When we came home late in the afternoon, she'd have cleaned up the mess and Walther would bounce on her bed until she woke up. Then she'd tell us about the firing the night before, fists clenched over her head like she was shooting the gun, loading the shells, shouting orders for better trajectory into an invisible telephone held to her ear. Sometimes she took her helmet off the bedpost and put it on her head to liven up the story.

The way it would go with the one Mrs. Hammacher called a milkmaid was that we would be introduced at a party. She wouldn't talk about true love, and I wouldn't mention guns or the coolness of the Messerschmitt. We would get along fine. She would be pretty. Round-faced and happy and shy. First she wouldn't say much, but after we had left the party or were back in her kitchen, she would talk all the time.

We'd meet after school, and I'd spend all my money in restaurants that looked nice but served bad food which she would be too polite to eat. She'd want to hold hands. She'd wear traces of makeup, but only traces, and no perfume. Sometimes we'd sit in a café, and she'd knit and I'd do my homework or read or get drunk with the waiters. She'd always be knitting me something, scarves mostly.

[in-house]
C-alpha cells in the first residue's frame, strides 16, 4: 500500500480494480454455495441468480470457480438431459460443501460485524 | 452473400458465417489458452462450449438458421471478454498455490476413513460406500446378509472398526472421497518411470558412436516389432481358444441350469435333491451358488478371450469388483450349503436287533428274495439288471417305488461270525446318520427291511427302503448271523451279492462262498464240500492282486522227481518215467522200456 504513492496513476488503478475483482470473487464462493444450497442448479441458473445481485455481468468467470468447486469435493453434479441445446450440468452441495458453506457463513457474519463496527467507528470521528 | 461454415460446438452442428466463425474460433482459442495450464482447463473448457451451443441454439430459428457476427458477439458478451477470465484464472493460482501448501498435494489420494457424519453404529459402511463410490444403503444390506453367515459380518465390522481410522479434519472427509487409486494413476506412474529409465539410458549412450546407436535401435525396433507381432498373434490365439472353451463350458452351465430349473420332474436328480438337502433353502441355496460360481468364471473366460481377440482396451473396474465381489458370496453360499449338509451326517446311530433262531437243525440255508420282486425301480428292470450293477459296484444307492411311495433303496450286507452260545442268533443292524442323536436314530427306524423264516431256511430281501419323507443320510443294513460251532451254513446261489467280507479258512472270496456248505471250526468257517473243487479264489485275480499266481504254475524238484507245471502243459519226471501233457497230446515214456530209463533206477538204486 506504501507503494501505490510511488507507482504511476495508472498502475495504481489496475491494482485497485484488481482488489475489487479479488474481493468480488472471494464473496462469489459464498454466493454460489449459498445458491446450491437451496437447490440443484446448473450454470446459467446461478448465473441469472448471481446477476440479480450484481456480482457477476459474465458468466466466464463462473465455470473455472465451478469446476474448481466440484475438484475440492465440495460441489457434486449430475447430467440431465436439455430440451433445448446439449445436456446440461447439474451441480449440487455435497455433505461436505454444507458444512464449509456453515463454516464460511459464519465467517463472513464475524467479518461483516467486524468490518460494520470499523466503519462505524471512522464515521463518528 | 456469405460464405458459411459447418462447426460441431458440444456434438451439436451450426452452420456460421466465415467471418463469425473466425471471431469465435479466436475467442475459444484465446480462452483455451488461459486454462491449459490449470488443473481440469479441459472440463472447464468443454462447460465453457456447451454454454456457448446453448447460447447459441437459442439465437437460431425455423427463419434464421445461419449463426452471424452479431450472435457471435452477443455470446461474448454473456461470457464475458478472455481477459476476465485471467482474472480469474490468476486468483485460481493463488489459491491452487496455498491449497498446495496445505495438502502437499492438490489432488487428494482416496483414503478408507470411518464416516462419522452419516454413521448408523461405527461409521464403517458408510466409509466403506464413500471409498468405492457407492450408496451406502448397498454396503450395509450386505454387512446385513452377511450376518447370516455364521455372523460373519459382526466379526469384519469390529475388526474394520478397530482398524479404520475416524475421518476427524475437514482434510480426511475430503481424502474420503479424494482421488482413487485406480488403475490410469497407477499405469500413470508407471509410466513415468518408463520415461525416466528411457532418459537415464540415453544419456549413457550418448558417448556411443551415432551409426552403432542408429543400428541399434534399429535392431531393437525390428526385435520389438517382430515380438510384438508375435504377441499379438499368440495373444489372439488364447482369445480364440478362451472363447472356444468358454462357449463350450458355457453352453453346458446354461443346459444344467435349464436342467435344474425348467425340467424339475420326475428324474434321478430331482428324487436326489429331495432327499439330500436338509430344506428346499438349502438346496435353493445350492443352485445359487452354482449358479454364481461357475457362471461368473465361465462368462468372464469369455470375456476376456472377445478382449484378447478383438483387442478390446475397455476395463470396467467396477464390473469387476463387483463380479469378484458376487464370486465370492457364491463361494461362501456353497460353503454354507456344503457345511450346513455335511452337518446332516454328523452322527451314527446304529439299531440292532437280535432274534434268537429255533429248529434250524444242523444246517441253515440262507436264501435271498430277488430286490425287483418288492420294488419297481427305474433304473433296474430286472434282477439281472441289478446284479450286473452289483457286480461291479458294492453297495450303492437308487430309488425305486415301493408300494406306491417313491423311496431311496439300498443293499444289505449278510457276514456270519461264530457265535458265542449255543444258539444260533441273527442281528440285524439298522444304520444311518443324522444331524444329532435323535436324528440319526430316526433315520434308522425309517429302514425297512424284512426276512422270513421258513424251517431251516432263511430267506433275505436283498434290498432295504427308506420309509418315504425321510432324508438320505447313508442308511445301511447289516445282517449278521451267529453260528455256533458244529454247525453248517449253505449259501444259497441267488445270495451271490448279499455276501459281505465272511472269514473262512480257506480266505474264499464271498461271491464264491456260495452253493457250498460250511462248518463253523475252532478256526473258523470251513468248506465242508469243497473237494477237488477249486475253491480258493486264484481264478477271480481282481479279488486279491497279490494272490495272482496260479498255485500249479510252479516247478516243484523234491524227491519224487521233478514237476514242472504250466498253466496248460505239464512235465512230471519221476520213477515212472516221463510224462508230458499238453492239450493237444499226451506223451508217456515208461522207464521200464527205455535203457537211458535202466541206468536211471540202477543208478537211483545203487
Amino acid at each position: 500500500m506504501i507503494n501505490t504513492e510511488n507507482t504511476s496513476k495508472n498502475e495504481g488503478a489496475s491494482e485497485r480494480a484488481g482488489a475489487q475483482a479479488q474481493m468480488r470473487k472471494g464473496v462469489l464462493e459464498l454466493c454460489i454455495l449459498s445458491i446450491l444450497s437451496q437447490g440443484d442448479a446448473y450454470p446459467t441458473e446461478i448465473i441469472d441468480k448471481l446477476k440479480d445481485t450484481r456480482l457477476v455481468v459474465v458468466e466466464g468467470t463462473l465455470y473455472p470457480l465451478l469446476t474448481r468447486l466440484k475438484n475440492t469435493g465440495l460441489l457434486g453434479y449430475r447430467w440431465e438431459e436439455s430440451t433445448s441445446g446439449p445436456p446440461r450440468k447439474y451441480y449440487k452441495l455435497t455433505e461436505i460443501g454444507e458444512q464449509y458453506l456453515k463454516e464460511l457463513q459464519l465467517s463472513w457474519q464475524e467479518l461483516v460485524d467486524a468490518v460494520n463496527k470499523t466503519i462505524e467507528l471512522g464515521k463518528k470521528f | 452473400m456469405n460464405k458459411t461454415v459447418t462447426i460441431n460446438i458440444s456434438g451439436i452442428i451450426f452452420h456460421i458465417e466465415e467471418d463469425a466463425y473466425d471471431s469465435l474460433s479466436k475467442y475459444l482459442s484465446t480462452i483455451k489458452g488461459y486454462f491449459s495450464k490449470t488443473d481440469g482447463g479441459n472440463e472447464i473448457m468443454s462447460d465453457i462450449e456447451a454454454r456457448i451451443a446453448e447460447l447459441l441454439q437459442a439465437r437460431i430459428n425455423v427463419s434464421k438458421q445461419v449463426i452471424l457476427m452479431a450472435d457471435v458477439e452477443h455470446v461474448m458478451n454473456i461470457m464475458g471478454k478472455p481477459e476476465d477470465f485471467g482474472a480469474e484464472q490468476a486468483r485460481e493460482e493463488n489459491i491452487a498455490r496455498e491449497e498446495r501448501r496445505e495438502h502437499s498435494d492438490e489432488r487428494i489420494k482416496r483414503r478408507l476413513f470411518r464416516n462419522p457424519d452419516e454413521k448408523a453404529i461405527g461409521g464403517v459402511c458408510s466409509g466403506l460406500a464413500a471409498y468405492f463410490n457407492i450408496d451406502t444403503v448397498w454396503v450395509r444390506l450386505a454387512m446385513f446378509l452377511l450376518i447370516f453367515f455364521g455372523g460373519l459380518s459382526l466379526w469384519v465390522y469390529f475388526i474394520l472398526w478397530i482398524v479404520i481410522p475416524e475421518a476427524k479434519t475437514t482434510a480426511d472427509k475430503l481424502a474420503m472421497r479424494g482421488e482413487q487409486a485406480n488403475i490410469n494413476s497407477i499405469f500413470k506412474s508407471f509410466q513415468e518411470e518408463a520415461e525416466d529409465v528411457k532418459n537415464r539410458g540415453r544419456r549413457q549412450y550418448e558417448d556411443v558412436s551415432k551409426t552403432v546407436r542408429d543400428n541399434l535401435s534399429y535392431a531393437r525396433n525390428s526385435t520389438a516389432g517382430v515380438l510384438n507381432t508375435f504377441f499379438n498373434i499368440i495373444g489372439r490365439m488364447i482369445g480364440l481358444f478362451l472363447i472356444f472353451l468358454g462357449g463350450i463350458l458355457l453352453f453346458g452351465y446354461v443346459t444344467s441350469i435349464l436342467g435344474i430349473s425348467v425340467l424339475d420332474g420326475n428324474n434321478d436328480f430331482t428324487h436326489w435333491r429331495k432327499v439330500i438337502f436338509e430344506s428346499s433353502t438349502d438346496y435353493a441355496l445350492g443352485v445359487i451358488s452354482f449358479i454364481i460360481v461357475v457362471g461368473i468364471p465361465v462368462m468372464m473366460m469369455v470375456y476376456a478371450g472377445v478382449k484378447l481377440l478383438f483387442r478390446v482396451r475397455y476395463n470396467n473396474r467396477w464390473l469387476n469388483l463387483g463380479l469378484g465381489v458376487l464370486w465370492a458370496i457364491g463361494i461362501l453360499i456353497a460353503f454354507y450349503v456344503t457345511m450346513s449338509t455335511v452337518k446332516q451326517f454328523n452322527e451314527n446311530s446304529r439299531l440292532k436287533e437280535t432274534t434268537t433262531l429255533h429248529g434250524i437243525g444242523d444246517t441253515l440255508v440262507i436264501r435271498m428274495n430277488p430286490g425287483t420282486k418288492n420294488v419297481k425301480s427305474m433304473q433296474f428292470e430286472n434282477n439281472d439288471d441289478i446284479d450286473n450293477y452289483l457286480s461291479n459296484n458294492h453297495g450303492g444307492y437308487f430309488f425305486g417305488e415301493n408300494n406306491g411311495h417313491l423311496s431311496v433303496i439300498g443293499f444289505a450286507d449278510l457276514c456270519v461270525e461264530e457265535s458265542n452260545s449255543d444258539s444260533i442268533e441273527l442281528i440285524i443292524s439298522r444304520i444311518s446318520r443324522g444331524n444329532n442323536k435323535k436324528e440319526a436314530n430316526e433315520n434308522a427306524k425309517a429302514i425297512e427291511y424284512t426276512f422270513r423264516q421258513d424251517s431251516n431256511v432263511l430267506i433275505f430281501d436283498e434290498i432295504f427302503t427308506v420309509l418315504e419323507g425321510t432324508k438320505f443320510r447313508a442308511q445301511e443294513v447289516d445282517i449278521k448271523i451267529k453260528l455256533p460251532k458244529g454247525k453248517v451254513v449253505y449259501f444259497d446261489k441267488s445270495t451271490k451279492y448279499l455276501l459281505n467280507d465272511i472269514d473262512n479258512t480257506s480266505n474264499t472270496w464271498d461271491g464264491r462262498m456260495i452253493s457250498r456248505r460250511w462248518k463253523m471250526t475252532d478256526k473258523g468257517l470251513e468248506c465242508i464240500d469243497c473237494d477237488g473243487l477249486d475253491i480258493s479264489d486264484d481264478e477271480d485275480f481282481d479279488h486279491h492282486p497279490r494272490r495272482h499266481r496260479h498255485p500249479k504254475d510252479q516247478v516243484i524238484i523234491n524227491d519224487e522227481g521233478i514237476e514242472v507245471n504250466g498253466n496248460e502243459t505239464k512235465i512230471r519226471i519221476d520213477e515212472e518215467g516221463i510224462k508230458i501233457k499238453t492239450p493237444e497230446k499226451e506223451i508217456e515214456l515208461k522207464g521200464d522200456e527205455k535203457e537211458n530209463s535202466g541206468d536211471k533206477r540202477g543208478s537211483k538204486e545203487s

Soon she would start talking about true love. I would pretend to throw up, and she'd throw her knitting at me. Then when I wasn't concentrating and the names of a few gun calibers would fall out of my mouth, she would roll her eyes and go into a sulk.

She'd be afraid to kiss me because of the germs, so I'd pull all the money out of my wallet, wave it at the waiter, and tell him, please, please, to destroy me.

I would just stop being able to take it, and I'd find myself in the blackest part of the middle of the night standing in the field beside Lise Hammacher's house, staring at the windows for lights that were never on.